Dean Malone released the Traders Dynamic Index (TDI) in 2006 to help traders analyze the trend, strength, and volatility of any market for any given period. TDI can provide all that information being a hybrid indicator that combines moving average, relative strength index, and Bollinger Bands.
Many traders claim that TDI is the holy grail in technical trading and is the only indicator you will ever need to succeed in this business. That sounds like a big claim, but you will understand later how versatile this indicator is.
This article presents five ways you can trade with this indicator, but there are other ways you can use it in trading.
Components of TDI
Before you can use the TDI in your trading, you must know the various parts making up this complex indicator and the role of each part. The following list explains the components of TDI as shown in the image above:
- RSI price line (RPL) – normally in green color, this line resembles the graph of the RSI indicator.
- Trade signal line (TSL) – the TSL often comes in red and is the 7-period average of the RPL.
- Market baseline (MBL) – often in gold color, the MBL is the middle line of the volatility band.
- Volatility band – the upper and lower bands are 1.6185 standard deviations from the MBL.
Five ways to trade the TDI
Trade №1: Breakout of volatility band
You can trade the TDI as you would the Bollinger bands, but not as a reversal tool but as a breakout tool. This means that anytime RPL breaks above the upper volatility band or below the lower volatility band, you can take that as an entry signal. However, to improve trade success, you must filter those signals.
Like the BB, the TDI can show if the market is consolidating. During consolidation, the RPL seems to fluctuate up and down in between the upper/lower band in quick succession while the band itself squeezes. This goes on for a while until the RPL finally breaks out of the range.
A small consolidation occurred on 6 October 2017 on GBP/USD daily chart in the chart above. Shortly, the volatility band squeezed, and an upside breakout took place. The actual buy entry came a little later when a big bullish candle broke the upper boundary of the rectangle. A strong uptrend erupted later after testing the breakout point.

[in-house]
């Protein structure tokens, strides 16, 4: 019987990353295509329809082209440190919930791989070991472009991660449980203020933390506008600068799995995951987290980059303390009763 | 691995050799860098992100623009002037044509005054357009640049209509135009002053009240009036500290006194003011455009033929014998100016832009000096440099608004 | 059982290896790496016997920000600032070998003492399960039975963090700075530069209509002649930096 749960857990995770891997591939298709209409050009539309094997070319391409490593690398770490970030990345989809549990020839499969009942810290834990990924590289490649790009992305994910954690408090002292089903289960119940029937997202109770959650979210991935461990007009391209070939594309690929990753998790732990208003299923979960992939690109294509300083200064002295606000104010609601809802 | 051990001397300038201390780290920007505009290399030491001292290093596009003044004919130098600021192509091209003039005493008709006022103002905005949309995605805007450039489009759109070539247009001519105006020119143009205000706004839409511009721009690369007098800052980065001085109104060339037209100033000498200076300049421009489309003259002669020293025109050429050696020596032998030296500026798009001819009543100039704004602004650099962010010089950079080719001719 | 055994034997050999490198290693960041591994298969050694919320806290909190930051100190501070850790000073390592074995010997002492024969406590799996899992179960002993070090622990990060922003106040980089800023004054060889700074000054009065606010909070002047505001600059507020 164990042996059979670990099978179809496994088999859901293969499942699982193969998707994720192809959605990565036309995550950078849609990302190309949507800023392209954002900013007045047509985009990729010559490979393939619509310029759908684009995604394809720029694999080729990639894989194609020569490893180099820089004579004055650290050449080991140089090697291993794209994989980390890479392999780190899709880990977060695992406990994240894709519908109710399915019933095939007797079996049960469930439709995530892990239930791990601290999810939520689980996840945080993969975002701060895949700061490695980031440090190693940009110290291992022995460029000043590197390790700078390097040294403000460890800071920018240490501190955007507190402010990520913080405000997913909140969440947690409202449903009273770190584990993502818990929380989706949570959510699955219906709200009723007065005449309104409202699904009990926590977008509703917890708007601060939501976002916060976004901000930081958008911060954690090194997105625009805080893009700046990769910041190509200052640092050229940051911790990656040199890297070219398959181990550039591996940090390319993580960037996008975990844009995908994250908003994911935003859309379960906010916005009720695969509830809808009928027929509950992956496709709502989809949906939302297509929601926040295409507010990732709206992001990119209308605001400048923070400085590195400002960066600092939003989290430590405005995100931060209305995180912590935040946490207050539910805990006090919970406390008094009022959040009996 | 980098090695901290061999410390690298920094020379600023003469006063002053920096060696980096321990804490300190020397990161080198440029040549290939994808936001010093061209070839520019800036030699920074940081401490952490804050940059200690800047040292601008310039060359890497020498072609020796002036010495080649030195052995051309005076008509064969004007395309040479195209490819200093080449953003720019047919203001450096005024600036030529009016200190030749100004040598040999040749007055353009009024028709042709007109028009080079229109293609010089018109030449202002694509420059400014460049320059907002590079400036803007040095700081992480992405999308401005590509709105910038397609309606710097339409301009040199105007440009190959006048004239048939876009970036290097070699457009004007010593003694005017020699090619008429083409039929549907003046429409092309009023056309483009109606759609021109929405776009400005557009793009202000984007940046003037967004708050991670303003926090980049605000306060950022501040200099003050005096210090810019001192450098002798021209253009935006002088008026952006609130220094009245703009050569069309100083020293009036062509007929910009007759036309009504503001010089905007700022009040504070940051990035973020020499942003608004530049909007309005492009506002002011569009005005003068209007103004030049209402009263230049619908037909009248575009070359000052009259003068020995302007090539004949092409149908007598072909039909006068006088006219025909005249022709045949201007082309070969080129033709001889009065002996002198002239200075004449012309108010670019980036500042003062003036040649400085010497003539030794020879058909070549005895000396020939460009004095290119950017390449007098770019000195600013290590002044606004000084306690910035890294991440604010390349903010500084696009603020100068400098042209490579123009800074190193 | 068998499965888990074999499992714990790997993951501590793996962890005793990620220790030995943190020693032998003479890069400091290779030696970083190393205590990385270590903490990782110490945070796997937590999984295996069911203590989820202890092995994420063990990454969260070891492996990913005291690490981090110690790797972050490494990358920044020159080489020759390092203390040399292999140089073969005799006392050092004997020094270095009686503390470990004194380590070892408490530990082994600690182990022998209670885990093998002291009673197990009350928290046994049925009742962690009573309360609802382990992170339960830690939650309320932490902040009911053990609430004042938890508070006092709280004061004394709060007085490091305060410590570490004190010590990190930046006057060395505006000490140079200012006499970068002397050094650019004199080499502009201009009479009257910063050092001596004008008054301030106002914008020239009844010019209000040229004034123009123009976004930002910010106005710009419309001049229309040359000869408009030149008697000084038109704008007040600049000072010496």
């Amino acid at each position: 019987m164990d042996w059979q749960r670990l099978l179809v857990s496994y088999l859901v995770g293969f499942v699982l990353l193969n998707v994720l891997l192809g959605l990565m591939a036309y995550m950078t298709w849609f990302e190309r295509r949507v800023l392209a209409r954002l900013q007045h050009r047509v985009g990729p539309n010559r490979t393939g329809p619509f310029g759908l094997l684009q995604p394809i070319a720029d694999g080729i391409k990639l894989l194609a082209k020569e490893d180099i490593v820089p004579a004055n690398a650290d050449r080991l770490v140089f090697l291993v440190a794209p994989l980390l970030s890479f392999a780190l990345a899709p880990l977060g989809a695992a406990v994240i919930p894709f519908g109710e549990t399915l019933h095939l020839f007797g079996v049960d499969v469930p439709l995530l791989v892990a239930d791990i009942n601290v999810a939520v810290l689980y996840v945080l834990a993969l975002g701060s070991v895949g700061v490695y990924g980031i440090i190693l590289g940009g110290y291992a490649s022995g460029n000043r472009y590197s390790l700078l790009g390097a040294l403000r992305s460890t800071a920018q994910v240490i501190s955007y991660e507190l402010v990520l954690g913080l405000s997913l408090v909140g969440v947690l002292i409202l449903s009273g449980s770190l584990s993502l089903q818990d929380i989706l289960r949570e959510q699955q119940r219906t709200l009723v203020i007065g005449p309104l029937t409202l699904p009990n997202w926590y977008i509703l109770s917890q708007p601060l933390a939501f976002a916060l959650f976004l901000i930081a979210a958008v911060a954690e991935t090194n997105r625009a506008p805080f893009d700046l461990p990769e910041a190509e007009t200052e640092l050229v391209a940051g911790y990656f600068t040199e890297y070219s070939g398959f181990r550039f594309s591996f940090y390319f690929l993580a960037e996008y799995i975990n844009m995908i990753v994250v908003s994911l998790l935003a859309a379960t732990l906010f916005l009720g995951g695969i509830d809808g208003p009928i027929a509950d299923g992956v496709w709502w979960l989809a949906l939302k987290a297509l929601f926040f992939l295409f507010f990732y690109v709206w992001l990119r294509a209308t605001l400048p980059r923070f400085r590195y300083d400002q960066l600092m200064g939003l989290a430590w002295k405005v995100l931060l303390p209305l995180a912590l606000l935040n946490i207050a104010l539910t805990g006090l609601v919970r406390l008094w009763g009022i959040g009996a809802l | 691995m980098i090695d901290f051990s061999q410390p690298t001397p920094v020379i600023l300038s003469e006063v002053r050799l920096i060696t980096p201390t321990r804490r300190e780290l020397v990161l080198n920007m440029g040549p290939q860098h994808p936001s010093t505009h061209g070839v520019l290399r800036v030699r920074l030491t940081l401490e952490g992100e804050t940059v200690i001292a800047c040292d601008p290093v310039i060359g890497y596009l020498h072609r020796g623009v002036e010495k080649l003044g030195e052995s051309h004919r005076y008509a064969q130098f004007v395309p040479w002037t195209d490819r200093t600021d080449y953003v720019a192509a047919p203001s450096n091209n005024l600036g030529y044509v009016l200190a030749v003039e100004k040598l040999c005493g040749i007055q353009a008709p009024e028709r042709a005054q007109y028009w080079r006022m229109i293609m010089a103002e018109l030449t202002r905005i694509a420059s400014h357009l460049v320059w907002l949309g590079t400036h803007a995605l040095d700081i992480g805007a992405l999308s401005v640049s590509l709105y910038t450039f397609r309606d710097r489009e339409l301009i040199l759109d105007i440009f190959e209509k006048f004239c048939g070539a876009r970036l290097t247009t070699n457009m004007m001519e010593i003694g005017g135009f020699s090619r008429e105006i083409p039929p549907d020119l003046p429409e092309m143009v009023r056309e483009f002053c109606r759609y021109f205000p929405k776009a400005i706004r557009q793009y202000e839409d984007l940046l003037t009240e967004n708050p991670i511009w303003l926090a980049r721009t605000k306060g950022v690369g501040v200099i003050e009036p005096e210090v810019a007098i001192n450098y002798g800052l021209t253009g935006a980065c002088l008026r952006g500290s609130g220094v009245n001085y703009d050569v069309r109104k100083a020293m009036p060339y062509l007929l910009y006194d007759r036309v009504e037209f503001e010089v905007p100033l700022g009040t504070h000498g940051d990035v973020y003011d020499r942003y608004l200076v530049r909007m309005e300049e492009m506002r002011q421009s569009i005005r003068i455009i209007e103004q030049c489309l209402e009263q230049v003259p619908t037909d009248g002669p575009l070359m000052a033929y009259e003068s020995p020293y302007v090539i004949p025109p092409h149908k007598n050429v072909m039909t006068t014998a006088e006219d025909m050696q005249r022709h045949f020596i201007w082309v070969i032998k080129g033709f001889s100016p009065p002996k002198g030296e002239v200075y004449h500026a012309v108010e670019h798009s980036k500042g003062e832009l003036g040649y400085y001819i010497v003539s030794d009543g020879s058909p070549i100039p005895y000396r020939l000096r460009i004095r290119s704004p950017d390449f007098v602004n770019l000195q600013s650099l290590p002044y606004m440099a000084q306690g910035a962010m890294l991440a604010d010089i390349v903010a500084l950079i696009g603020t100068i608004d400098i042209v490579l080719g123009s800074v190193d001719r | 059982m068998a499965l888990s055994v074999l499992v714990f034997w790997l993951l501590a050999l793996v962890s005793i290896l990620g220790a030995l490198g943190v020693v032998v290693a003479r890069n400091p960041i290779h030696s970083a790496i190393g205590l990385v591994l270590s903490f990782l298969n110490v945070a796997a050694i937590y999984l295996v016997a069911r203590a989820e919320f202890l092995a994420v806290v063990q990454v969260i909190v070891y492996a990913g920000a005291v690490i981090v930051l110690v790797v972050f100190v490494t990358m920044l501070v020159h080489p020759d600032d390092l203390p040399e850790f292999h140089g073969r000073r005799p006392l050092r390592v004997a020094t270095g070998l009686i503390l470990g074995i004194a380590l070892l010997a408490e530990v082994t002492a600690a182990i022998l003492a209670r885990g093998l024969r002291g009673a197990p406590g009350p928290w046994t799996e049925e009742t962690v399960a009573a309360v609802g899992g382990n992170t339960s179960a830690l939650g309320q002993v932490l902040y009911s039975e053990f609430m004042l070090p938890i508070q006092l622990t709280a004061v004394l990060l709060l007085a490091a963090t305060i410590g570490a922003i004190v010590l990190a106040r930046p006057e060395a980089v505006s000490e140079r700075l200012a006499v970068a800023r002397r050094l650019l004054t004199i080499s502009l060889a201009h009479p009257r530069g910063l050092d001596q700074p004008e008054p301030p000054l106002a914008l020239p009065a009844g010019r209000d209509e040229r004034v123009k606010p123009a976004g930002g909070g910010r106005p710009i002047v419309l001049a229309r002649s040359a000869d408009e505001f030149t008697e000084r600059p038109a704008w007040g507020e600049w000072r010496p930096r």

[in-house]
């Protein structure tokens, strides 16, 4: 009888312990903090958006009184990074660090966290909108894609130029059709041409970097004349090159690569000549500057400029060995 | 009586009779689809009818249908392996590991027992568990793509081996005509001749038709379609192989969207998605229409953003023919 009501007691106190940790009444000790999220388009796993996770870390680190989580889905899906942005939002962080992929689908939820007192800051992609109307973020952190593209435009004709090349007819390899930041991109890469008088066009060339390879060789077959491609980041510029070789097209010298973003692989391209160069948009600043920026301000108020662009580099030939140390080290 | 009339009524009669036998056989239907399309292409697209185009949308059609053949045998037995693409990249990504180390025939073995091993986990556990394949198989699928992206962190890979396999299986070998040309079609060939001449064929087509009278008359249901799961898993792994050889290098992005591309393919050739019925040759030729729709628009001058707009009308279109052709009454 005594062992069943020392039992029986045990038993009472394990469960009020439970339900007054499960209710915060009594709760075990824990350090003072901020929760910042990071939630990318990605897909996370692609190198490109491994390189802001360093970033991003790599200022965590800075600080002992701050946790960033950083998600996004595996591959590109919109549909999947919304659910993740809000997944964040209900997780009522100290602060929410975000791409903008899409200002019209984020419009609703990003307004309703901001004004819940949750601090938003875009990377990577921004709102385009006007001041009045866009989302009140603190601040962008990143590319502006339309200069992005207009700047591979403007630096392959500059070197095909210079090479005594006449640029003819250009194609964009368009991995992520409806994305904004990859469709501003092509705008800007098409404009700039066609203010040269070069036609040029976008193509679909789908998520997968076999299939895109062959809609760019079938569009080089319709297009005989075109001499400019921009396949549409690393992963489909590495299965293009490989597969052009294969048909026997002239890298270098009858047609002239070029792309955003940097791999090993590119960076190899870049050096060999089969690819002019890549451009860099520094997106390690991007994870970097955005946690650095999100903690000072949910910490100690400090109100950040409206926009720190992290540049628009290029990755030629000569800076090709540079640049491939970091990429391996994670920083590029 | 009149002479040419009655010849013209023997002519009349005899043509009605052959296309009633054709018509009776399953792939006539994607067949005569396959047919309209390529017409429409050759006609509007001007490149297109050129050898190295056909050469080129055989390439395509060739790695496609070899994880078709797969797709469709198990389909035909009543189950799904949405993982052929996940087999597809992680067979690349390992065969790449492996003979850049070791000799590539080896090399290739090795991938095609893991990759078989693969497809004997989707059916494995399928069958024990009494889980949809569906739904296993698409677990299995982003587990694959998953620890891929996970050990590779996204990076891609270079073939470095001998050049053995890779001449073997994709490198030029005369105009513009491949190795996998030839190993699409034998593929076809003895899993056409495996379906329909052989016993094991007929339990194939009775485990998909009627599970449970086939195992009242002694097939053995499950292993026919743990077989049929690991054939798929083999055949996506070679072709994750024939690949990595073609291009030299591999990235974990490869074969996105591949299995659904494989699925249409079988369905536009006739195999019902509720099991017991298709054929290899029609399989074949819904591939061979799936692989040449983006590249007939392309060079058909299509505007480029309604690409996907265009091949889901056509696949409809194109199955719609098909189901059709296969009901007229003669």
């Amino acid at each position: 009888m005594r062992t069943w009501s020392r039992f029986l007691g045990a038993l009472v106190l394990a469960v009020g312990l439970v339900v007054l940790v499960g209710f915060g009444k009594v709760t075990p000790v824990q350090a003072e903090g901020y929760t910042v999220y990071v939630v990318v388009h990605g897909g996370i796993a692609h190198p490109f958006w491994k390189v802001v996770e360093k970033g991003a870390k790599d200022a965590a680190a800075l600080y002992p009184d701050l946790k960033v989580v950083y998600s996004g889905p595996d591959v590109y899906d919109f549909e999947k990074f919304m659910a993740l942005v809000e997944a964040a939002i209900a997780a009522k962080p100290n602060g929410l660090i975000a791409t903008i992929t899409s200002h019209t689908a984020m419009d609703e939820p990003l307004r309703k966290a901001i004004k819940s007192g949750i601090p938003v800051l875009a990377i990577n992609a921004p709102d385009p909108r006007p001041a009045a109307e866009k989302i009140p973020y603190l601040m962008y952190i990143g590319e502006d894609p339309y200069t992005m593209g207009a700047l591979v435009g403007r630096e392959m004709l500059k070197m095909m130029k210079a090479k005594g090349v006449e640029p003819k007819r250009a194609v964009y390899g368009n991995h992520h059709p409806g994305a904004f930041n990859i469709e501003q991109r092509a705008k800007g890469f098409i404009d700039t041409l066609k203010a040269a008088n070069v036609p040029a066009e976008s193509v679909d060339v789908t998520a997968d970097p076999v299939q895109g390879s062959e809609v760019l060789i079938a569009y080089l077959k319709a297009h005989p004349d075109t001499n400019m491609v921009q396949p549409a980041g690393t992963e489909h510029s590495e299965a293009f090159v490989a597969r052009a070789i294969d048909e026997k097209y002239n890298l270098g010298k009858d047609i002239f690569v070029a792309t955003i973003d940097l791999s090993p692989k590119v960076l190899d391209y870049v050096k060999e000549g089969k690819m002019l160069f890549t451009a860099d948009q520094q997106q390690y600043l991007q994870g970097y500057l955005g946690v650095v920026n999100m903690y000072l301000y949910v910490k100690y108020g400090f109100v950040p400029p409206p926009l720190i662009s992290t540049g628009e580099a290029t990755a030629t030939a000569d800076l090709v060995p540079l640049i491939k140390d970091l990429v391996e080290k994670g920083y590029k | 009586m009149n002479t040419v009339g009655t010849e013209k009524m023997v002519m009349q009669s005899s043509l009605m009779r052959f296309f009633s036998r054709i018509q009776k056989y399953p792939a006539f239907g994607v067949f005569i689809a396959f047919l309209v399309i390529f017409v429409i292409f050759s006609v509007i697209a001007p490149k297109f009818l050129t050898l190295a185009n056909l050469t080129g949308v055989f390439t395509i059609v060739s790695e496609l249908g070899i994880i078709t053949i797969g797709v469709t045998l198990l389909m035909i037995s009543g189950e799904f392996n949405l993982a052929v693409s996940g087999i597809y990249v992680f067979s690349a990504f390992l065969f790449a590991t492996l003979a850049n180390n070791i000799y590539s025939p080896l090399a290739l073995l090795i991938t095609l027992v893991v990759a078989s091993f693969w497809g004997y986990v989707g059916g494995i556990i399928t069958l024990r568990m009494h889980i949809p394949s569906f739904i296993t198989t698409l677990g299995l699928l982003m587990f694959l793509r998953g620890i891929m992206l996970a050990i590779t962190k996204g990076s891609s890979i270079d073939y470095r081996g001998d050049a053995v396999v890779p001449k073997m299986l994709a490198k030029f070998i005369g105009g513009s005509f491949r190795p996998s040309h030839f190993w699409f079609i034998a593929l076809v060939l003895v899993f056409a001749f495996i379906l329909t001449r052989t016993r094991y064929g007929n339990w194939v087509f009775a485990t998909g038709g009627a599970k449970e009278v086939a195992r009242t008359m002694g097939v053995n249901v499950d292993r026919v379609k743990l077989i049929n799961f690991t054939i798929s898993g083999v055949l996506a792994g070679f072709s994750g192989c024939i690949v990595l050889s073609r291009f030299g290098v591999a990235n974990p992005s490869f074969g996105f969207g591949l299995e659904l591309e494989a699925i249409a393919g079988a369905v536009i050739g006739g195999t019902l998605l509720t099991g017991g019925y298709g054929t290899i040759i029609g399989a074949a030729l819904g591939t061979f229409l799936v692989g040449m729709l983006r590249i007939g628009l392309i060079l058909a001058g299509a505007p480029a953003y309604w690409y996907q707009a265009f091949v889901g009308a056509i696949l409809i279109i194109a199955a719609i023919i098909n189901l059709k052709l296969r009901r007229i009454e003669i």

Trade №2: Crossover in overbought/oversold condition
Like the RSI, the TDI allows you to take trades counter to the near-term trend when the market becomes overbought or oversold. The overbought threshold is typically the 68 level, while the oversold threshold is usually the 32 level. Although price does not always reverse immediately after entering and leaving the extreme condition, eventually it does. When it happens, you are in for quick profits.
To avoid trading against the longer-term trend, identify the trend first and then find overbought or oversold conditions.
For example, if the market is in a downtrend, wait for the RPL to become overbought before initiating a position. Such is the case in the chart shown above. The market bias is bearish since the 200 EMA is sloping downward. After getting into overbought territory, RPL crossed below the TSL from above while both lines were above 68. The downtrend continued after this pullback.
Trade №3: Market baseline exhaustion
The market baseline depicts the overall trend on any timeframe. When the MBL is sloping upward, it means the trend is bullish. When the MBL is dropping down, it suggests the trend is bearish. Look at the corresponding price action to confirm this.